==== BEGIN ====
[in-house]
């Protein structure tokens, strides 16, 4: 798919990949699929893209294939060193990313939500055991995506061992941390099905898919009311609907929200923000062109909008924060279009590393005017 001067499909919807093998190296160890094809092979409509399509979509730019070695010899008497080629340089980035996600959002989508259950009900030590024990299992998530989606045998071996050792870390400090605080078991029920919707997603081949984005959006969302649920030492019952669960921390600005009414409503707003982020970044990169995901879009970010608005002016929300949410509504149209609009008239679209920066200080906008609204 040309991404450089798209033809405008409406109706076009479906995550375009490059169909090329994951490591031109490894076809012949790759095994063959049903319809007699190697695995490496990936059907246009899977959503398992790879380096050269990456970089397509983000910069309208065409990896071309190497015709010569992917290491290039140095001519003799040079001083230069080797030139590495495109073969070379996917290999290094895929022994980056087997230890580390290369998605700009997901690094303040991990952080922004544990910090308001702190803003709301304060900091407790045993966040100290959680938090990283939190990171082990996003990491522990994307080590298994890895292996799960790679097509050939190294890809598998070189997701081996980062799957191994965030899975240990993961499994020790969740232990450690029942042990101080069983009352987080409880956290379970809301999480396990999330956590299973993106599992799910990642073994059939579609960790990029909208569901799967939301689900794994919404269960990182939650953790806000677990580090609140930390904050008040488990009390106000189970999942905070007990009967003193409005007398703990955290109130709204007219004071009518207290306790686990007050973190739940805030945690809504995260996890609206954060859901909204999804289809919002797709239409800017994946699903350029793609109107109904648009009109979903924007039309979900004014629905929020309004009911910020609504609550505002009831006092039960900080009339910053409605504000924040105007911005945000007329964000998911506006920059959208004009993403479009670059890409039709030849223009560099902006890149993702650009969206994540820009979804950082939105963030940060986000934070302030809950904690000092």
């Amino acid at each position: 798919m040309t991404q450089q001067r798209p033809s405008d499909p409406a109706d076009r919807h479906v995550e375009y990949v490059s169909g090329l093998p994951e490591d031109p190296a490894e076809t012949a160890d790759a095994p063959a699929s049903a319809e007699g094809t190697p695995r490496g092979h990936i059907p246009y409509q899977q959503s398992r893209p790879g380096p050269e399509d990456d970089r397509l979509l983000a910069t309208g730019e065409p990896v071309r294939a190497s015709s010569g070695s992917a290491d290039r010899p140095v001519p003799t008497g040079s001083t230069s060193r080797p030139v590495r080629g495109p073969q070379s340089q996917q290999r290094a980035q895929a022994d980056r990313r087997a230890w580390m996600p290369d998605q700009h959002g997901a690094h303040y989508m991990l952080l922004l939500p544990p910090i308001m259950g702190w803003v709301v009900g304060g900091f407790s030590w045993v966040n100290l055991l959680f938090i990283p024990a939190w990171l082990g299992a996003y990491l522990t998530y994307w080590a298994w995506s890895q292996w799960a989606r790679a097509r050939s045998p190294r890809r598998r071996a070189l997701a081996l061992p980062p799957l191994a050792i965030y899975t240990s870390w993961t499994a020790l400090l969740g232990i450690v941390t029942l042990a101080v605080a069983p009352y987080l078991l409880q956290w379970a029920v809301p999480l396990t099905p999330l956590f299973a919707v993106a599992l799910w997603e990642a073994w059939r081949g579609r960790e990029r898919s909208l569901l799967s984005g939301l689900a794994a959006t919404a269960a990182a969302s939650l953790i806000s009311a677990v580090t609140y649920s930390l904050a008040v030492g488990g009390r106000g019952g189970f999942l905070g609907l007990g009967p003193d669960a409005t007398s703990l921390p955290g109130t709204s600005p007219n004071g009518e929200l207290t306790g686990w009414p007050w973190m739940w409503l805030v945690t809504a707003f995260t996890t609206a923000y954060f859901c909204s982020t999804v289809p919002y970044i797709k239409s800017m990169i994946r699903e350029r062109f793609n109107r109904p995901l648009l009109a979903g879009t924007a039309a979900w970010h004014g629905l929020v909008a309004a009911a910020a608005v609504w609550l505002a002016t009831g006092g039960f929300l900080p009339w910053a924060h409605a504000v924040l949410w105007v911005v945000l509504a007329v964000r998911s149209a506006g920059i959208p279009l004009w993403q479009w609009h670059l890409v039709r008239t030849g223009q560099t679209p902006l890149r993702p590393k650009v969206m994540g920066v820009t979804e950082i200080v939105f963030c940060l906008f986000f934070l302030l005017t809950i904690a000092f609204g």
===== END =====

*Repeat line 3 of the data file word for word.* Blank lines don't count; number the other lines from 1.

């Amino acid at each position: 798919m040309t991404q450089q001067r798209p033809s405008d499909p409406a109706d076009r919807h479906v995550e375009y990949v490059s169909g090329l093998p994951e490591d031109p190296a490894e076809t012949a160890d790759a095994p063959a699929s049903a319809e007699g094809t190697p695995r490496g092979h990936i059907p246009y409509q899977q959503s398992r893209p790879g380096p050269e399509d990456d970089r397509l979509l983000a910069t309208g730019e065409p990896v071309r294939a190497s015709s010569g070695s992917a290491d290039r010899p140095v001519p003799t008497g040079s001083t230069s060193r080797p030139v590495r080629g495109p073969q070379s340089q996917q290999r290094a980035q895929a022994d980056r990313r087997a230890w580390m996600p290369d998605q700009h959002g997901a690094h303040y989508m991990l952080l922004l939500p544990p910090i308001m259950g702190w803003v709301v009900g304060g900091f407790s030590w045993v966040n100290l055991l959680f938090i990283p024990a939190w990171l082990g299992a996003y990491l522990t998530y994307w080590a298994w995506s890895q292996w799960a989606r790679a097509r050939s045998p190294r890809r598998r071996a070189l997701a081996l061992p980062p799957l191994a050792i965030y899975t240990s870390w993961t499994a020790l400090l969740g232990i450690v941390t029942l042990a101080v605080a069983p009352y987080l078991l409880q956290w379970a029920v809301p999480l396990t099905p999330l956590f299973a919707v993106a599992l799910w997603e990642a073994w059939r081949g579609r960790e990029r898919s909208l569901l799967s984005g939301l689900a794994a959006t919404a269960a990182a969302s939650l953790i806000s009311a677990v580090t609140y649920s930390l904050a008040v030492g488990g009390r106000g019952g189970f999942l905070g609907l007990g009967p003193d669960a409005t007398s703990l921390p955290g109130t709204s600005p007219n004071g009518e929200l207290t306790g686990w009414p007050w973190m739940w409503l805030v945690t809504a707003f995260t996890t609206a923000y954060f859901c909204s982020t999804v289809p919002y970044i797709k239409s800017m990169i994946r699903e350029r062109f793609n109107r109904p995901l648009l009109a979903g879009t924007a039309a979900w970010h004014g629905l929020v909008a309004a009911a910020a608005v609504w609550l505002a002016t009831g006092g039960f929300l900080p009339w910053a924060h409605a504000v924040l949410w105007v911005v945000l509504a007329v964000r998911s149209a506006g920059i959208p279009l004009w993403q479009w609009h670059l890409v039709r008239t030849g223009q560099t679209p902006l890149r993702p590393k650009v969206m994540g920066v820009t979804e950082i200080v939105f963030c940060l906008f986000f934070l302030l005017t809950i904690a000092f609204g």